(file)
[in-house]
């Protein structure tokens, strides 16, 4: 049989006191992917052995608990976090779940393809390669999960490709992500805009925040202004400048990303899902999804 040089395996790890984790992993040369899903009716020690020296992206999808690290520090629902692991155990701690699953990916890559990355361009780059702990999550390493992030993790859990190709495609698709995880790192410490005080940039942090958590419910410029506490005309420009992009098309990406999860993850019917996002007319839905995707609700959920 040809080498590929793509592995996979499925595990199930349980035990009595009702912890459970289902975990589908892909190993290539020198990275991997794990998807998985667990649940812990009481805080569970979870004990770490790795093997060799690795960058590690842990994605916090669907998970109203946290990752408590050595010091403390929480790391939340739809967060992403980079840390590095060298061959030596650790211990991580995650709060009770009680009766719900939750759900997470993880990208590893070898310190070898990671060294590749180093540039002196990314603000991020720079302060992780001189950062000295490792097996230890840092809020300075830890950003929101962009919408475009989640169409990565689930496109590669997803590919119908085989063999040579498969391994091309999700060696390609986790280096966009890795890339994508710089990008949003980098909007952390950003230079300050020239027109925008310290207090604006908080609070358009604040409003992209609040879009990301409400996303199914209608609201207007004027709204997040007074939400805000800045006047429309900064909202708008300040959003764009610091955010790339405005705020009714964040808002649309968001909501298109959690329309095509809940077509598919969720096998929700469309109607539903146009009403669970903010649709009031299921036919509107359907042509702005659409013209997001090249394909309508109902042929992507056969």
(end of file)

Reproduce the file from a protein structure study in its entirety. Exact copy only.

[in-house]
């Protein structure tokens, strides 16, 4: 049989006191992917052995608990976090779940393809390669999960490709992500805009925040202004400048990303899902999804 040089395996790890984790992993040369899903009716020690020296992206999808690290520090629902692991155990701690699953990916890559990355361009780059702990999550390493992030993790859990190709495609698709995880790192410490005080940039942090958590419910410029506490005309420009992009098309990406999860993850019917996002007319839905995707609700959920 040809080498590929793509592995996979499925595990199930349980035990009595009702912890459970289902975990589908892909190993290539020198990275991997794990998807998985667990649940812990009481805080569970979870004990770490790795093997060799690795960058590690842990994605916090669907998970109203946290990752408590050595010091403390929480790391939340739809967060992403980079840390590095060298061959030596650790211990991580995650709060009770009680009766719900939750759900997470993880990208590893070898310190070898990671060294590749180093540039002196990314603000991020720079302060992780001189950062000295490792097996230890840092809020300075830890950003929101962009919408475009989640169409990565689930496109590669997803590919119908085989063999040579498969391994091309999700060696390609986790280096966009890795890339994508710089990008949003980098909007952390950003230079300050020239027109925008310290207090604006908080609070358009604040409003992209609040879009990301409400996303199914209608609201207007004027709204997040007074939400805000800045006047429309900064909202708008300040959003764009610091955010790339405005705020009714964040808002649309968001909501298109959690329309095509809940077509598919969720096998929700469309109607539903146009009403669970903010649709009031299921036919509107359907042509702005659409013209997001090249394909309508109902042929992507056969």